CARP – a national association representing the 50-plus generation — is calling on politicians to protect the retirement of its members or “we’ll help you to yours [Retirement].”
In an interview, CARP vice president of advocacy Susan Eng cited the plight of pensioners at bankrupt Nortel Networks as evidence of the urgent need for pension reform.
She says governments also need to help aging workers who have no employer pensions at all. In particular, she thinks actuary Malcolm Hamilton’s call to help those with massive losses in their RRSPs and RRIFs through retroactive TFSA contribution room is a “good recommendation.”
In a CARP press release issued late Thursday, Eng accused Ottawa of a failure to act on pension reform. “The federal government appears unmotivated to act, choosing instead to create yet another research working committee after the Finance Ministers meeting on May 25, 2009 at Meech Lake.”
Eng called on provincial premiers to fill in the leadership gap on retirement security and reiterated the need for a “Pension Summit” at which retirees would have a prominent place at the table.
In the past year, three major provincial expert panels have issued recommendations for pension reform: Ontario, Nova Scotia and Alberta-British Columbia jointly. All identified the need to provide broader access to larger well-managed pension funds for those without access to workplace sponsored plans. “The need now is for the Premiers and their Finance Ministers to sit down and start constructing the solutions and to make sure that those most affected have a seat at the table,” Eng says.
Nortel bankruptcy shows pensioners need higher priority
In an interview, Eng [pictured, right] pointed to the bankruptcy of former telecommunications colossus Nortel Networks as evidence of the need for reform that will rebalance the interests of pension plan members and employers. Another high-profile case is the CHCH pension fund wind up. Eng says pension members must be given a higher priority in bankruptcy and deficiency funding obligations must be strengthened.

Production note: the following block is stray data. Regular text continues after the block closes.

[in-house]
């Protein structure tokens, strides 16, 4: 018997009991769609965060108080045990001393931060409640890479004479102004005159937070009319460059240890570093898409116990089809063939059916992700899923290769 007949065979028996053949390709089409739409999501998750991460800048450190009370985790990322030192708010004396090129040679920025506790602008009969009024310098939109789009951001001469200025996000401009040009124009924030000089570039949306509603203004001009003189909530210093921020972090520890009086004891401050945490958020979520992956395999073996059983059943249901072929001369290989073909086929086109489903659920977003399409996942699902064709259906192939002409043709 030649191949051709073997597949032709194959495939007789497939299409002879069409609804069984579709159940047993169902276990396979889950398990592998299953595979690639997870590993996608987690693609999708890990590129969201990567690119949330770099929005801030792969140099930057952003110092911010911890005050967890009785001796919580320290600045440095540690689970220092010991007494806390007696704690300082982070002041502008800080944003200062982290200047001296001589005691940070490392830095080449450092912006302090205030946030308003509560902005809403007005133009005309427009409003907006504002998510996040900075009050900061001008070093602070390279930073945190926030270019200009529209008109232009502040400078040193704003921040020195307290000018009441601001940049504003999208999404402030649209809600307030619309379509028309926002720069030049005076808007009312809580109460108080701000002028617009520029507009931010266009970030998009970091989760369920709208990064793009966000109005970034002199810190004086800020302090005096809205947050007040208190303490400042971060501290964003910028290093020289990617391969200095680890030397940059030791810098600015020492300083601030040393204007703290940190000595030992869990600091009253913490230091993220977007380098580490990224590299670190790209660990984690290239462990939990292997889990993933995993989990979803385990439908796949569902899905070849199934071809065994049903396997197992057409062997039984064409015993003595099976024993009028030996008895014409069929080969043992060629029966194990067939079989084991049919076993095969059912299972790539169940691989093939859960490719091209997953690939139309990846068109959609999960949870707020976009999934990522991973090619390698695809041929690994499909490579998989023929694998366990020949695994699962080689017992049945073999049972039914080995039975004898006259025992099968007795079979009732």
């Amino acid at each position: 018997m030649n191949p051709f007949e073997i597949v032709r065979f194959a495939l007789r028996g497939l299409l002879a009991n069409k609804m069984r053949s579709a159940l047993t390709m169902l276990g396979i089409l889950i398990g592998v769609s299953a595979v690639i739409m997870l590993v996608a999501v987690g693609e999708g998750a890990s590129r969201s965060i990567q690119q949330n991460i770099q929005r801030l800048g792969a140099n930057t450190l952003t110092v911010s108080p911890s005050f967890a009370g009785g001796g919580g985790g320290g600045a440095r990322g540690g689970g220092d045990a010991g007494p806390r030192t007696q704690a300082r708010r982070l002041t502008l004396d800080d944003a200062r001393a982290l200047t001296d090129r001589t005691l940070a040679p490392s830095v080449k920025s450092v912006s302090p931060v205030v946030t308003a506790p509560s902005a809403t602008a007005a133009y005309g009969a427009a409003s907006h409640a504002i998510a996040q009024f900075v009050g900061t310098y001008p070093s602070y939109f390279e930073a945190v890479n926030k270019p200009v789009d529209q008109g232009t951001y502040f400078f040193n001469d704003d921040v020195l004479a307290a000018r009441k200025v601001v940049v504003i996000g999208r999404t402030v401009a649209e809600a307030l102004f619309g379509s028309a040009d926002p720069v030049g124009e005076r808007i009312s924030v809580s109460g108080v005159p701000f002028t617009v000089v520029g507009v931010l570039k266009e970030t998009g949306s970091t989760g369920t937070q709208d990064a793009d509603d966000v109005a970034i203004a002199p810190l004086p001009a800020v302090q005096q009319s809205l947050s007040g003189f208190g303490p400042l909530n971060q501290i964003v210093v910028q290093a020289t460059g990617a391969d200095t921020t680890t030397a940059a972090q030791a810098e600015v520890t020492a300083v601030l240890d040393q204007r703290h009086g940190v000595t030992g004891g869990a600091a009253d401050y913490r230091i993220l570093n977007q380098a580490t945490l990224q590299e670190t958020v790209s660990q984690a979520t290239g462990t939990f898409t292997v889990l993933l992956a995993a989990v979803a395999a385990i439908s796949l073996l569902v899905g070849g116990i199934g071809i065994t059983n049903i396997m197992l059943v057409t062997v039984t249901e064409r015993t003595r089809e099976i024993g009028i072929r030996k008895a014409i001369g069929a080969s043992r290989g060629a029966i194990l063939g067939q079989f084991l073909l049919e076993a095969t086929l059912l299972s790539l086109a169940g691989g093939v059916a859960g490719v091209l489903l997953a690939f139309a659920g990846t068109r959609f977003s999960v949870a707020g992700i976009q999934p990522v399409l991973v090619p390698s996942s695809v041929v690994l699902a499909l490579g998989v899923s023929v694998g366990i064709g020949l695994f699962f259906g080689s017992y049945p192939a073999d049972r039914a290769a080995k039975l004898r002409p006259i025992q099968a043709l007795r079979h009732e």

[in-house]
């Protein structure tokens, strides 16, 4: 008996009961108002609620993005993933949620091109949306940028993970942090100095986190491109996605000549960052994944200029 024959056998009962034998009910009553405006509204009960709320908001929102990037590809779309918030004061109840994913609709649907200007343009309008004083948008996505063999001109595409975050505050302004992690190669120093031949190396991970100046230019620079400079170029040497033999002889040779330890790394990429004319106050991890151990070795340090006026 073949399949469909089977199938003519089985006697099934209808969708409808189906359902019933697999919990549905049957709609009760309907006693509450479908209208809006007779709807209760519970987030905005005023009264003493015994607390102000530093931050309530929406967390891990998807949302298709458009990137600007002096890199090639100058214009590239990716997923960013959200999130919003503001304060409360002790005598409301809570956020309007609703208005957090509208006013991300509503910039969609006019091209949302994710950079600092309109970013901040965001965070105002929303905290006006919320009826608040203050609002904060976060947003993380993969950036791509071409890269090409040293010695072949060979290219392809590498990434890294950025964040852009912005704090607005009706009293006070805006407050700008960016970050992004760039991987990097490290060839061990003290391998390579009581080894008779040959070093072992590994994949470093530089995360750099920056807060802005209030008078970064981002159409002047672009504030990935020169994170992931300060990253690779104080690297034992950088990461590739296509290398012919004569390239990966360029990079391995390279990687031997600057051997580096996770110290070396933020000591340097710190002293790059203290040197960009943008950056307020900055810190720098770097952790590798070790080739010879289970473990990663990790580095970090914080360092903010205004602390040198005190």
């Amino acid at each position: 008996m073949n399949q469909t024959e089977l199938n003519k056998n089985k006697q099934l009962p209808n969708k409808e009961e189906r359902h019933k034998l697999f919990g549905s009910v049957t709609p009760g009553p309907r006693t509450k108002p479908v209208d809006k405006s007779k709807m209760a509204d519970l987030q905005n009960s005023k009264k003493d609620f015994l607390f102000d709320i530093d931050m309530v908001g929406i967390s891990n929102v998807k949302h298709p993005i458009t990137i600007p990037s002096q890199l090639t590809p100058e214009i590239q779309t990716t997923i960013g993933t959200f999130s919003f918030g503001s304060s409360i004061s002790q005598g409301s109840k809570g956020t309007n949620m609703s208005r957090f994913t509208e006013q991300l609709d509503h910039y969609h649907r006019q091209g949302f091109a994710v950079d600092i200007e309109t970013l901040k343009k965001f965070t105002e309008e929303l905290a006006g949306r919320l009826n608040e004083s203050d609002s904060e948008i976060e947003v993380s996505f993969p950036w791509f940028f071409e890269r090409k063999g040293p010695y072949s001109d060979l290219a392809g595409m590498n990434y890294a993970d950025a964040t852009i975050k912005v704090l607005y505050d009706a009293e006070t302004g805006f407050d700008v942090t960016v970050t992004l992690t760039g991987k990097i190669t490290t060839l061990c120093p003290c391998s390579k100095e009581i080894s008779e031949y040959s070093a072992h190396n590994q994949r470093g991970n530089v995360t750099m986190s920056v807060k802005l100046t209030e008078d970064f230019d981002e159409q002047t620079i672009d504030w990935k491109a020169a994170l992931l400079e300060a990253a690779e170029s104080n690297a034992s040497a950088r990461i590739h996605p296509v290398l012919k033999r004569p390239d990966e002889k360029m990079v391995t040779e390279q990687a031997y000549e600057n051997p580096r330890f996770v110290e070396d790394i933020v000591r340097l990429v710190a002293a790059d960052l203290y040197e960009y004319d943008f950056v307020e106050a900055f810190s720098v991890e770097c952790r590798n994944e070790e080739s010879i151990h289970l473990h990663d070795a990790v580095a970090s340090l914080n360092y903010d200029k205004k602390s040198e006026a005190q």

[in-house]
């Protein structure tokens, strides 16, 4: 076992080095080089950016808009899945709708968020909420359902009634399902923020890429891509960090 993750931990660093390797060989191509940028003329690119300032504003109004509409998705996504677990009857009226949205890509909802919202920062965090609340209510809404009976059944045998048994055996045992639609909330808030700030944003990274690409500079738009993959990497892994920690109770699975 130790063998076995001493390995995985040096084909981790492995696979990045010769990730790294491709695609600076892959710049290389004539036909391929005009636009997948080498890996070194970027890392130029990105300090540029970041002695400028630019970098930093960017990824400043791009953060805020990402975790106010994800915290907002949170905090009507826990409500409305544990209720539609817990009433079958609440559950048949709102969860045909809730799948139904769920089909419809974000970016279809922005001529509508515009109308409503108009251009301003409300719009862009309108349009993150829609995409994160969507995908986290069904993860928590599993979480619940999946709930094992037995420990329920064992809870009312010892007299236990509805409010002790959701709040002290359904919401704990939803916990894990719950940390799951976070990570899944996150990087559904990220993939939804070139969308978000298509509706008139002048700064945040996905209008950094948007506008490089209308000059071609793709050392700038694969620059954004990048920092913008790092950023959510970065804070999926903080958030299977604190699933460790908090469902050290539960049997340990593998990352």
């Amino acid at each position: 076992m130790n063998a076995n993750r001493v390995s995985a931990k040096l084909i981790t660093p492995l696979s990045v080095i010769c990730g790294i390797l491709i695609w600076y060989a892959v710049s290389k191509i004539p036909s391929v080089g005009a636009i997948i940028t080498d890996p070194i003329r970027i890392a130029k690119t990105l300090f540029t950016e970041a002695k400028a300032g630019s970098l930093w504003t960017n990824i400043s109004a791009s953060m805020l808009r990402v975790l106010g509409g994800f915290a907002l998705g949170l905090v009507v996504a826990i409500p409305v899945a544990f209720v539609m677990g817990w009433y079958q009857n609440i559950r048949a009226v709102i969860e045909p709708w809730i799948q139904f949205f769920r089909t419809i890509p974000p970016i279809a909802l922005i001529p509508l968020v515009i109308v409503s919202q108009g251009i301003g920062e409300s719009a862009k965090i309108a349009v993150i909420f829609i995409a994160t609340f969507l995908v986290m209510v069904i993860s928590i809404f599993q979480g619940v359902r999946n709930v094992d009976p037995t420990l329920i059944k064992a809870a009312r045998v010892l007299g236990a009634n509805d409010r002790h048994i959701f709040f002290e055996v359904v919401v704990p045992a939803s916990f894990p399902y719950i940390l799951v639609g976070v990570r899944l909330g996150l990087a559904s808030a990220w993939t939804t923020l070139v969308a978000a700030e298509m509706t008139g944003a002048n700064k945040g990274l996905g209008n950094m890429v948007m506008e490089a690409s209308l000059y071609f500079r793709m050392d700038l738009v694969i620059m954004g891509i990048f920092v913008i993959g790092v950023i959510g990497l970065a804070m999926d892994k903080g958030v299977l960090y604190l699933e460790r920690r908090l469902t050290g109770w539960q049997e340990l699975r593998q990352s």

“How many more pensioners have to be robbed of their retirement security before the government acts?,” Eng asks, “If the federal government refuses to take a leadership role, the provinces can act within their own jurisdiction.”
Incremental change is no longer acceptable to a growing segment of the Canadian public because the market turmoil in the wake of the 2008 stock market crash has reached deeper and wider than ever before. Even the lucky few with “guaranteed” Defined Benefit pensions are finding common cause with the less fortunate who have watched their RRSPs evaporate.
Eng says Hamilton’s retroactive TFSA contribution idea is a “good recommendation.”
In these recent blogs and this column in the National Post, actuary Malcolm Hamilton has suggested this group could be helped by making contributions to the new Tax Free Savings Accounts (TFSAs) retroactive to age 18. Eng says she “convinced that it is a good recommendation and a good jump-off from the RRIF withdrawal moratorium which we still want.” Hopefully, all these ideas will be present in CARP’s pre-budget submission it will be submitting later this month.